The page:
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Clan Kincaid

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Clan Kincaid

Clan Kincaid
Motto I'll Defend[1]
Chief
Madam Arabella Kincaid
Of Kincaid
Historic seat Kincaid House
Lennox House

Clan Kincaid is a Scottish clan.[2]

Contents

  • History 1
    • Origins of the clan 1.1
    • Wars of Scottish Independence 1.2
    • 16th century and clan conflicts 1.3
    • 17th century and civil war 1.4
    • 18th century and Jacobite risings 1.5
  • The modern Kincaids of Kincaid 2
  • Castles 3
  • Fictional Kincaids 4
  • Notes 5
  • External links 6

History

Origins of the clan

The chiefs of Clan Kincaid are said to be descended from several families including the ancient Earls of Lennox, the Galbraiths of Buthernock, the Grahames and also the Comyn Lords of Badenoch.[2] The name Kincaid appears to have been of territorial origin.[2] One explanation is that it comes from ceanncadha that is Scottish Gaelic for the steep place or pass.[2] Another translation is that it might mean of the head of the rock.[2] Yet another possibility is that it means the head of the battle, possibly referring to an achievement in the family history.[2]

In 1238 an early reference to the name is found when Alexander II of Scotland granted the lands of Kincade to Maldouen, third Earl of Lennox.[2] In the same year the Earl of Lennox granted the lands to Sir William Galbraith, 4th chief of Galbraith.[2] The Galbraith's main castle was originally at Craigmaddie, but when the line ended in three sisters the estate was separated.[2] One of the sisters married a Logan in 1280 and they received the lands of Kyncade by a charter from the fourth Earl of Lennox.[2] The family then took their surname from the property, of which the spelling was then different.[2] The Kyncade lands consisted of thirty thousand acres, extending from the River Kelvin to the River Glazert.[2]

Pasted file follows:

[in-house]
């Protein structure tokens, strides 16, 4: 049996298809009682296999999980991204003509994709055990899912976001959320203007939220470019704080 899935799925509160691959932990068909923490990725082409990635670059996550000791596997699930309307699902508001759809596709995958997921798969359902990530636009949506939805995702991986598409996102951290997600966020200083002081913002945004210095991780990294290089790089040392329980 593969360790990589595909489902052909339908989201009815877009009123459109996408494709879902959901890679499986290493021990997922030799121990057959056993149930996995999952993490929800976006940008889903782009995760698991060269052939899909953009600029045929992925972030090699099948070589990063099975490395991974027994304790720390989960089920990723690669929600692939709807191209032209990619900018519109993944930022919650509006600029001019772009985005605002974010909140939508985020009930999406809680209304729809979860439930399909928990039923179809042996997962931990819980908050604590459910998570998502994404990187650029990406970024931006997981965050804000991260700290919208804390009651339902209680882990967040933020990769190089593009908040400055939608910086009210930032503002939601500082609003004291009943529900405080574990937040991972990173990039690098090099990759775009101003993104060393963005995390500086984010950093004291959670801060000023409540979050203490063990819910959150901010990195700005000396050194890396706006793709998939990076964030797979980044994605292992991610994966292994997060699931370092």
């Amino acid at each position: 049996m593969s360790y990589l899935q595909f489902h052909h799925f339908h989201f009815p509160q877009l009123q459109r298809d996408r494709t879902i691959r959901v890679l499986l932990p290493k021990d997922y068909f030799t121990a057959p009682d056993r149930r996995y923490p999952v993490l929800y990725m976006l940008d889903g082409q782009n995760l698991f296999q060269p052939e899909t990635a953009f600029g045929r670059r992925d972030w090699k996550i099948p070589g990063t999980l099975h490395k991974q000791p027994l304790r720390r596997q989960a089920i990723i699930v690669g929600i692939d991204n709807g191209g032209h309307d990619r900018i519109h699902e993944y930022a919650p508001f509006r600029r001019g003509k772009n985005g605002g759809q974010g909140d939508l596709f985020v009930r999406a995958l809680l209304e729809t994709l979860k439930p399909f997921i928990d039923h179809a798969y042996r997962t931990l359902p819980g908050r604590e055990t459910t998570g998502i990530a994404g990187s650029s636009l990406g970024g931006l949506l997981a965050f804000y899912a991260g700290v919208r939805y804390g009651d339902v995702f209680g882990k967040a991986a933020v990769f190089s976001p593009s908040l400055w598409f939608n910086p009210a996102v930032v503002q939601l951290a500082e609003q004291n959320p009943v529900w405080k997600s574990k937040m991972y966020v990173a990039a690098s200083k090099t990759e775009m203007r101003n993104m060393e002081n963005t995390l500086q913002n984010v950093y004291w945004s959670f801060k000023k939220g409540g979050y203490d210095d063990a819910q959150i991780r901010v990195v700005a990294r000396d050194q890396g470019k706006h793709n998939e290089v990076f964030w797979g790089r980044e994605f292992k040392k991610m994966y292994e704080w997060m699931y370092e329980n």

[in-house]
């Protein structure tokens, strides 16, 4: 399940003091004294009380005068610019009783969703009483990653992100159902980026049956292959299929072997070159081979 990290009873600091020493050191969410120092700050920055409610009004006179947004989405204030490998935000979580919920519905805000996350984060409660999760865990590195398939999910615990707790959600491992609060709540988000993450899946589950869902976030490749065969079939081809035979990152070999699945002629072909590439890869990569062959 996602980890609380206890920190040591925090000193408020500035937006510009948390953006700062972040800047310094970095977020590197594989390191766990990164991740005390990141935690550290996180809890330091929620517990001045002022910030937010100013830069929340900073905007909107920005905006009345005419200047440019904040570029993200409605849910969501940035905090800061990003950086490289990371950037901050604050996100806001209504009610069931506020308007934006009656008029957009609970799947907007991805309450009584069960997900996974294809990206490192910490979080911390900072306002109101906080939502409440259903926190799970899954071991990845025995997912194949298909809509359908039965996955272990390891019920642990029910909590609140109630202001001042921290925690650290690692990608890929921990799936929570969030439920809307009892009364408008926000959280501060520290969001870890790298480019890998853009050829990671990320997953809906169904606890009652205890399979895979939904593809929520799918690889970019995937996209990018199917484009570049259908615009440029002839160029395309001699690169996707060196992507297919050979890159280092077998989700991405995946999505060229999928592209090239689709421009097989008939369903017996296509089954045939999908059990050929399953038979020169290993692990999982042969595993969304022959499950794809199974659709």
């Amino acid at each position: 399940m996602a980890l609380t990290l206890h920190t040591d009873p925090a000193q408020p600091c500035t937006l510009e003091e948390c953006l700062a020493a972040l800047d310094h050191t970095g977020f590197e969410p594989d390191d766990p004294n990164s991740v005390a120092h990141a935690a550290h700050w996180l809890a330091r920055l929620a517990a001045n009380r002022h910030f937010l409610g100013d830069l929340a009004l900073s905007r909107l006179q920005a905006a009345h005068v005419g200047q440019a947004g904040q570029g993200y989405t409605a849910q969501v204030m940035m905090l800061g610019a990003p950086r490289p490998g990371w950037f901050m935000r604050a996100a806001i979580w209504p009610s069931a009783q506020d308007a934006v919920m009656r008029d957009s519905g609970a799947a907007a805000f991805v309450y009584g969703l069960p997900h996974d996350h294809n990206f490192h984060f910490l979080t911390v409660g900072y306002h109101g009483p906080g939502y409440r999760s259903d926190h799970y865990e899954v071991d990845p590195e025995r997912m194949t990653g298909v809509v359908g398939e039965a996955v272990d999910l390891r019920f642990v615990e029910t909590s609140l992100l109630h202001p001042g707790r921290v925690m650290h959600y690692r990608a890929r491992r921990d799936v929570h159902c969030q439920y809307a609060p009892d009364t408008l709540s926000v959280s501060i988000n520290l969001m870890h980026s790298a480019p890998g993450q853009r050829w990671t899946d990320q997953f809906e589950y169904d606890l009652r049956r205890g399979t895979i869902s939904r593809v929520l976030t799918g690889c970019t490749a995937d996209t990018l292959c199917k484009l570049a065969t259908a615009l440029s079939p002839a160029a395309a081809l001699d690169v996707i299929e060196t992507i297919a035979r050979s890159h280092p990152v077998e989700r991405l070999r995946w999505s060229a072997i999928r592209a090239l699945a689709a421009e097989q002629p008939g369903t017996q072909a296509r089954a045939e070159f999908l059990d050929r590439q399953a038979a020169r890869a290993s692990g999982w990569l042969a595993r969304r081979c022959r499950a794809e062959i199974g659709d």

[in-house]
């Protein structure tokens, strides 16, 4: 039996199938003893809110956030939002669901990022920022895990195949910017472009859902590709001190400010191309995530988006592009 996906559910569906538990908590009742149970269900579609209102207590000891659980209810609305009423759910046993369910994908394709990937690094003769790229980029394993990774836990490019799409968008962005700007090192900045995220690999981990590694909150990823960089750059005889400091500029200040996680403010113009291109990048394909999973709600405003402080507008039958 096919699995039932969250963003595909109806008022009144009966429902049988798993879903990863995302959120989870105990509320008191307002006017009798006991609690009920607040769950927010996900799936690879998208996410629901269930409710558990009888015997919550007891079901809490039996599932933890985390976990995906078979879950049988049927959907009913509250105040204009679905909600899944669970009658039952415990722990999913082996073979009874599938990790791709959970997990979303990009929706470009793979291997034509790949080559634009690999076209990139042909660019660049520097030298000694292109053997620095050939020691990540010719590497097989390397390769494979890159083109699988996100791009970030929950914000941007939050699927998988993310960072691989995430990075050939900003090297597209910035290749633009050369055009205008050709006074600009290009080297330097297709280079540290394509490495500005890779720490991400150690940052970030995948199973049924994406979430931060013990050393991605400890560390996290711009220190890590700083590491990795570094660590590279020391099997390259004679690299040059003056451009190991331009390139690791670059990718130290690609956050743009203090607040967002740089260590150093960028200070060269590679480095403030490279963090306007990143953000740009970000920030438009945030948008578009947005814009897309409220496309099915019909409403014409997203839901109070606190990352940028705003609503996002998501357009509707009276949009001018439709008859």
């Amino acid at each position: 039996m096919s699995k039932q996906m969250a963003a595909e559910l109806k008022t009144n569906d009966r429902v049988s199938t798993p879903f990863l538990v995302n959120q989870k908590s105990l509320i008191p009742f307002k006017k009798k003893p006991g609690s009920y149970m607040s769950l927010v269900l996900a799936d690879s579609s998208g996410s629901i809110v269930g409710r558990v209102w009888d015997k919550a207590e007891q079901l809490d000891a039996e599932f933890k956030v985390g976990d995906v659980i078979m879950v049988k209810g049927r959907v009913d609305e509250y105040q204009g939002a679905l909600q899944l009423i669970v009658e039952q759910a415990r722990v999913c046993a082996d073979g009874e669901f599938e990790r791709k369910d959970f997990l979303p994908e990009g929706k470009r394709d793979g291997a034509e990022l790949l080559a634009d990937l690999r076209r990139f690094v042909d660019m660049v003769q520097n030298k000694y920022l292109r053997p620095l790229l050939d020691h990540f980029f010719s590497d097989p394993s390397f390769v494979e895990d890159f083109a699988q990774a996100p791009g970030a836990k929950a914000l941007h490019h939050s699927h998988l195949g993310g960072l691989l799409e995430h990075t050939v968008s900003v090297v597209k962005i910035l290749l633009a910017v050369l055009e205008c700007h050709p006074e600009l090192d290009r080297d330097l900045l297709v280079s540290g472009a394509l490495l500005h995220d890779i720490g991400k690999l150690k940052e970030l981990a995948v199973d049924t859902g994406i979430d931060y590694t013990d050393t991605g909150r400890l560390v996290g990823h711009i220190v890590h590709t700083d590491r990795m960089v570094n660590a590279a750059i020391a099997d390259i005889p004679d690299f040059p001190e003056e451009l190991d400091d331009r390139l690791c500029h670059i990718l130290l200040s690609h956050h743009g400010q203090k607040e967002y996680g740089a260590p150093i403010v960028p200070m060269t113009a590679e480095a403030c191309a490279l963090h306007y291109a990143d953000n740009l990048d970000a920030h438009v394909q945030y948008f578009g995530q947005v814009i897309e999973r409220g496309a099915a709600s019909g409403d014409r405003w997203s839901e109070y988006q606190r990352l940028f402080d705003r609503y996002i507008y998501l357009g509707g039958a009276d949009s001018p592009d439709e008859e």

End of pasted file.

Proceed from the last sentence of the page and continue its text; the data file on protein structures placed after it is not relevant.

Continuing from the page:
Wars of Scottish Independence

One member of the Kincaid family distinguished himself by gallant conduct against the English forces of Edward I of England and in 1296 successfully recaptured Edinburgh Castle.[2] The Laird of Kincaid then held the office of constable of Edinburgh Castle until about 1314.[2] In reference to this honorable feat, during the reign of Robert the Bruce the castle was added to the Kincaid shield as an honorable augmentation to his armorial bearings.[2]

16th century and clan conflicts

The Kincaid family increased their landholdings in the east of the country from the late sixteenth century onwards.[2] This included the estate of Craiglockhart, near Edinburgh that the Kincaids gained from an adventurous marriage.[2] They later also added the estate of Bantaskin near Falkirk, the Blackness Castle near Linlithgow and the fields of Warriston that is now a suburb of Edinburgh.[2]

Malcolm Kincaid lost his left arm in a clan skirmish in 1563.[2] He was later also involved in a feud with the Clan Lennox of Woodhead in the 1570s.[2] The same Malcolm Kincaid was killed in 1581 by a Stirling of Glovat.[2] The feud with the Clan Lennox has been commented by some historians as remarkable because it was due to a marriage with the Lennox family that the Kincaid name was later re-established as an independent clan in the twentieth century.[2]